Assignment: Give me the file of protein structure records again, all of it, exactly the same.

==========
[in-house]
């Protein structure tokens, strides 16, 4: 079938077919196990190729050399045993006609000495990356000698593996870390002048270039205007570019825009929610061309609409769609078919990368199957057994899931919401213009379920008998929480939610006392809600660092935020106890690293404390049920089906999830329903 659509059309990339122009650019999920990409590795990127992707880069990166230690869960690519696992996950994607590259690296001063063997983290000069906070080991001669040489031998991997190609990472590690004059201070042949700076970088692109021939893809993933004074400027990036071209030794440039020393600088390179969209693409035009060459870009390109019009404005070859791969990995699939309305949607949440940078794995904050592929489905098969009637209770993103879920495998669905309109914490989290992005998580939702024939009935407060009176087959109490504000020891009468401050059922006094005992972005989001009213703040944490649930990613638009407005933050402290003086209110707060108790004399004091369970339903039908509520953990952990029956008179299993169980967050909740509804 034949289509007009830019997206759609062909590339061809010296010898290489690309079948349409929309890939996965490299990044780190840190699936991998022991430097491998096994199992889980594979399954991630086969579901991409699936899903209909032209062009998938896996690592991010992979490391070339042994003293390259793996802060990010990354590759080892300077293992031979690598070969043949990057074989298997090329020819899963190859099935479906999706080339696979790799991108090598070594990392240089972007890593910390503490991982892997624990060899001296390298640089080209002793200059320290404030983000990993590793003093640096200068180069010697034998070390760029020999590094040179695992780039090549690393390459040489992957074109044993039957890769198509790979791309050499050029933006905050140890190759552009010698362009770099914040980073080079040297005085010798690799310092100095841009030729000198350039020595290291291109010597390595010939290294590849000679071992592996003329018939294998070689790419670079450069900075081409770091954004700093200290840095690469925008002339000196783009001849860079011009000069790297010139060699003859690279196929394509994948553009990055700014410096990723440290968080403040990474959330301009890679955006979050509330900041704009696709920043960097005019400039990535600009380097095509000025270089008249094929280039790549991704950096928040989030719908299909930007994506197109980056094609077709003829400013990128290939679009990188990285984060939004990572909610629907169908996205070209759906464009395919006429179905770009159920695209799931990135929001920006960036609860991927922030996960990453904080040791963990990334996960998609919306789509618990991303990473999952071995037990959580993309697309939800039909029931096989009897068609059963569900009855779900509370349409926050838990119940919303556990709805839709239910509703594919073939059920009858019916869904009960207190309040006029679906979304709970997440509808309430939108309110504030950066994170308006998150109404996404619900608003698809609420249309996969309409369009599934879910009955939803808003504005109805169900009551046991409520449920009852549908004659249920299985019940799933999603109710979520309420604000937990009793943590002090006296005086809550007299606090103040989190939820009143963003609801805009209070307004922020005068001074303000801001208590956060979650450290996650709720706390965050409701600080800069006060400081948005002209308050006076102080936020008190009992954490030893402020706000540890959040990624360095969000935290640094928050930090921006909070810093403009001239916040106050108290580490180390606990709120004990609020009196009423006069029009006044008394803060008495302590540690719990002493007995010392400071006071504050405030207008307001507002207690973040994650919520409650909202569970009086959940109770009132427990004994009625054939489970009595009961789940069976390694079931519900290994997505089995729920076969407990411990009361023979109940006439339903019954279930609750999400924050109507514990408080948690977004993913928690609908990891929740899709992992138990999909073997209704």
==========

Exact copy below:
[in-house]
């Protein structure tokens, strides 16, 4: 079938077919196990190729050399045993006609000495990356000698593996870390002048270039205007570019825009929610061309609409769609078919990368199957057994899931919401213009379920008998929480939610006392809600660092935020106890690293404390049920089906999830329903 659509059309990339122009650019999920990409590795990127992707880069990166230690869960690519696992996950994607590259690296001063063997983290000069906070080991001669040489031998991997190609990472590690004059201070042949700076970088692109021939893809993933004074400027990036071209030794440039020393600088390179969209693409035009060459870009390109019009404005070859791969990995699939309305949607949440940078794995904050592929489905098969009637209770993103879920495998669905309109914490989290992005998580939702024939009935407060009176087959109490504000020891009468401050059922006094005992972005989001009213703040944490649930990613638009407005933050402290003086209110707060108790004399004091369970339903039908509520953990952990029956008179299993169980967050909740509804 034949289509007009830019997206759609062909590339061809010296010898290489690309079948349409929309890939996965490299990044780190840190699936991998022991430097491998096994199992889980594979399954991630086969579901991409699936899903209909032209062009998938896996690592991010992979490391070339042994003293390259793996802060990010990354590759080892300077293992031979690598070969043949990057074989298997090329020819899963190859099935479906999706080339696979790799991108090598070594990392240089972007890593910390503490991982892997624990060899001296390298640089080209002793200059320290404030983000990993590793003093640096200068180069010697034998070390760029020999590094040179695992780039090549690393390459040489992957074109044993039957890769198509790979791309050499050029933006905050140890190759552009010698362009770099914040980073080079040297005085010798690799310092100095841009030729000198350039020595290291291109010597390595010939290294590849000679071992592996003329018939294998070689790419670079450069900075081409770091954004700093200290840095690469925008002339000196783009001849860079011009000069790297010139060699003859690279196929394509994948553009990055700014410096990723440290968080403040990474959330301009890679955006979050509330900041704009696709920043960097005019400039990535600009380097095509000025270089008249094929280039790549991704950096928040989030719908299909930007994506197109980056094609077709003829400013990128290939679009990188990285984060939004990572909610629907169908996205070209759906464009395919006429179905770009159920695209799931990135929001920006960036609860991927922030996960990453904080040791963990990334996960998609919306789509618990991303990473999952071995037990959580993309697309939800039909029931096989009897068609059963569900009855779900509370349409926050838990119940919303556990709805839709239910509703594919073939059920009858019916869904009960207190309040006029679906979304709970997440509808309430939108309110504030950066994170308006998150109404996404619900608003698809609420249309996969309409369009599934879910009955939803808003504005109805169900009551046991409520449920009852549908004659249920299985019940799933999603109710979520309420604000937990009793943590002090006296005086809550007299606090103040989190939820009143963003609801805009209070307004922020005068001074303000801001208590956060979650450290996650709720706390965050409701600080800069006060400081948005002209308050006076102080936020008190009992954490030893402020706000540890959040990624360095969000935290640094928050930090921006909070810093403009001239916040106050108290580490180390606990709120004990609020009196009423006069029009006044008394803060008495302590540690719990002493007995010392400071006071504050405030207008307001507002207690973040994650919520409650909202569970009086959940109770009132427990004994009625054939489970009595009961789940069976390694079931519900290994997505089995729920076969407990411990009361023979109940006439339903019954279930609750999400924050109507514990408080948690977004993913928690609908990891929740899709992992138990999909073997209704």